Our office has provided tips for choosing a health insurance plan as well as the following resources:

5 Tips for Picking a Health Insurance Plan

Both UIChoice and the new UISelect health insurance plans offer high-quality coverage—the big differences between the two are what portion of medical costs the employee pays, and when.

UIChoice has a higher monthly premium than UISelect, but UIChoice members won’t pay as much for medical services when they use them. UISelect has a lower monthly premium than UIChoice, but UISelect members will pay more when they use medical services.

As a general rule, plans such as UISelect (with low premiums and higher out-of-pocket costs) can save money for individuals who are healthy and don’t often see a doctor. Plans with significant premiums and low out-of-pocket costs, like UIChoice, can save money for individuals who are also covering their family, have health conditions, or see a doctor often.

Below is a list of tips to help you determine which health plan is the best fit for you and your family.

5 Tips for Picking a Health Insurance Plan

When it comes to health insurance, who pays for what can be very confusing. Before you make any decisions, it may be helpful to review the following terms: Premium, Deductible, Copayment (Copay), Coinsurance, Out-of-Pocket Maximum, Inpatient Facility Services.

You can find some definitions from the following sources:

To choose whether UISelect or UIChoice is best for you, it’s important to know what medical expenses you expect to have and whether you’re covering only yourself or also members of your family.

If you’re currently a UIChoice member, consider creating a myWellmark account if you haven’t already done so. Wellmark administers the university’s health plans and so keeps a record of all UIChoice member hospital visits, services, payments, prescriptions, and more. By logging into myWellmark, you can conveniently access those records and see how much you’ve paid out-of-pocket for medical services in the last year.

If you use University of Iowa Health Care, you may already have a MyChart account, which is an online system that manages doctor’s appointments, prescription renewals, expense statements, and more. If you haven’t already, consider creating or checking your MyChart history.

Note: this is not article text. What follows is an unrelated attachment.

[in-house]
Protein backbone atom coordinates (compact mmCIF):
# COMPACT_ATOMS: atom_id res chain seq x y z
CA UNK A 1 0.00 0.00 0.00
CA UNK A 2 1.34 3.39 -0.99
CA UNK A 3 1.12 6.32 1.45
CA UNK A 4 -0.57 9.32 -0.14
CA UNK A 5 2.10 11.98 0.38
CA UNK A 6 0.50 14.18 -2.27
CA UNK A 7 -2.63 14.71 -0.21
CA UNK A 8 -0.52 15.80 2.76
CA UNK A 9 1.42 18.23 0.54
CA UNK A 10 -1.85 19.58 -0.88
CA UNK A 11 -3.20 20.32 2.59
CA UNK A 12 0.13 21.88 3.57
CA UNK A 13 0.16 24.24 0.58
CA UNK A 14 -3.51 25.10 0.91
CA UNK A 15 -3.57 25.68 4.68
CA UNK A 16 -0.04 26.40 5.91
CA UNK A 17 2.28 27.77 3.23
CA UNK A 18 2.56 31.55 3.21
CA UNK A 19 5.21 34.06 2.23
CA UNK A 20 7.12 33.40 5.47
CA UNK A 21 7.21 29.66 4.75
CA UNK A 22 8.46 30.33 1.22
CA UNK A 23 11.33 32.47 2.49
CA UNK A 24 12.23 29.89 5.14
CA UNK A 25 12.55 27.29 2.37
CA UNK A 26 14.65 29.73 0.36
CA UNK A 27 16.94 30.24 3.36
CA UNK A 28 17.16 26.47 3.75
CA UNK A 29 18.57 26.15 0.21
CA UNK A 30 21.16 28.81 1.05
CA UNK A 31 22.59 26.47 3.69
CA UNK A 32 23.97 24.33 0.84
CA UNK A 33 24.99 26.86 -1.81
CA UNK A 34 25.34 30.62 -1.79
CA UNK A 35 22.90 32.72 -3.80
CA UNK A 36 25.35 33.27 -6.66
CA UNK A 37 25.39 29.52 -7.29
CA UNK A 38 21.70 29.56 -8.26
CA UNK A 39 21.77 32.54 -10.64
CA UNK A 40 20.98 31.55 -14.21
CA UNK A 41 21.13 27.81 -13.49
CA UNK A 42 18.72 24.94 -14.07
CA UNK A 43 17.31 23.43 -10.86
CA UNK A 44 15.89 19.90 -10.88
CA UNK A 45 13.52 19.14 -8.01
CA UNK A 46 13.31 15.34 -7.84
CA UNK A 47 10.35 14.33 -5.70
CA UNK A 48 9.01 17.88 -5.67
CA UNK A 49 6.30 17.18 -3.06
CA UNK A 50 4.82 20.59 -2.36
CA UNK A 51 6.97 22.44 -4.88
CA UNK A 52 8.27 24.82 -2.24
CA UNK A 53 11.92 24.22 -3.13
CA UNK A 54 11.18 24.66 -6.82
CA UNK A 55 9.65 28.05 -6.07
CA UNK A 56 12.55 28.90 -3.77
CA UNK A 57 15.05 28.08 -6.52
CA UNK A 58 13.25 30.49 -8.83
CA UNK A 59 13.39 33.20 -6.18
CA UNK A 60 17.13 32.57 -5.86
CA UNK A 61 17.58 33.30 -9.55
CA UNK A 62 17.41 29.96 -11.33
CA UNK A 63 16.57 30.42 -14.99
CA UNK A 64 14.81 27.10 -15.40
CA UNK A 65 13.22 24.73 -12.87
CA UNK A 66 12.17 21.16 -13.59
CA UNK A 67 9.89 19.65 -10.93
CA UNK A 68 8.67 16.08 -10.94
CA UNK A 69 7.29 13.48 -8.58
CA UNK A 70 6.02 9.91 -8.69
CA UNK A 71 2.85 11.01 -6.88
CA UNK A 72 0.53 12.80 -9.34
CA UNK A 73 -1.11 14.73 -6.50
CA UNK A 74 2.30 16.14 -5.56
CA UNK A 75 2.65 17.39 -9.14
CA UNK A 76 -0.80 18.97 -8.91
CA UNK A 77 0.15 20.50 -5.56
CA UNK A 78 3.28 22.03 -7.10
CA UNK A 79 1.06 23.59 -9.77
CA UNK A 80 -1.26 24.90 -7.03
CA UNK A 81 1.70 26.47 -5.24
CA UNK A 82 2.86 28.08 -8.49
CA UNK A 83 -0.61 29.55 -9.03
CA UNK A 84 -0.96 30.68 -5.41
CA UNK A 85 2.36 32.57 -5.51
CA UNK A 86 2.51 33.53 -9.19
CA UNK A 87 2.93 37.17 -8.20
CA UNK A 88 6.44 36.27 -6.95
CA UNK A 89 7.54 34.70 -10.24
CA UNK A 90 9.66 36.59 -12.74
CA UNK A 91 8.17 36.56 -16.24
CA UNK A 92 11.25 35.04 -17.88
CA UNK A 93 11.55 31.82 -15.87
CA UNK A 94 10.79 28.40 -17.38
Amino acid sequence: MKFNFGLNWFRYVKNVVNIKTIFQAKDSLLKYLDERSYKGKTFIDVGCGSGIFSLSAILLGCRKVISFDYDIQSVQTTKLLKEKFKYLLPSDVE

Otherwise, consider going through your calendar, hospital statements, doctor’s appointment summaries, credit card bills, or anything else that can help you answer the following questions.

How often…

  • do you or a member of your family see a doctor?
  • are you or members of your family sick?
  • have you or members of your family visited the emergency room in the last few years?

Do you or a family member…

  • have a chronic condition or conditions? (These could include diabetes, back pain, joint problems, hearing loss, cancer, heart issues, etc.)
  • have any prescriptions?
  • have any specialty drug prescriptions? (These could include Humira or Enbrel for rheumatoid arthritis, Ibrance for cancer treatment, Tecfidera for multiple sclerosis, etc.)
  • use mental health services?
  • need medical coverage outside Johnson County?  Outside Iowa?

Ask yourself the following questions about what medical services you or a member of your family might need in the next year.

Are you or a member of your family…

  • planning to move out of Johnson County or the State of Iowa?
  • planning to start a family?
  • expecting to have surgery?
  • going to need to change medications or start new ones in the near future?

Now that you have a strong sense of the medical services you and your family are likely to need, it’s time to compare the costs of those medical services.

After clicking on the link below, pay special attention to the providers at the top of the page; the level of provider you use can make a big difference in costs. Also, if you use a specialty prescription drug, note the links at the bottom of the page that guide you to which plan covers your prescription.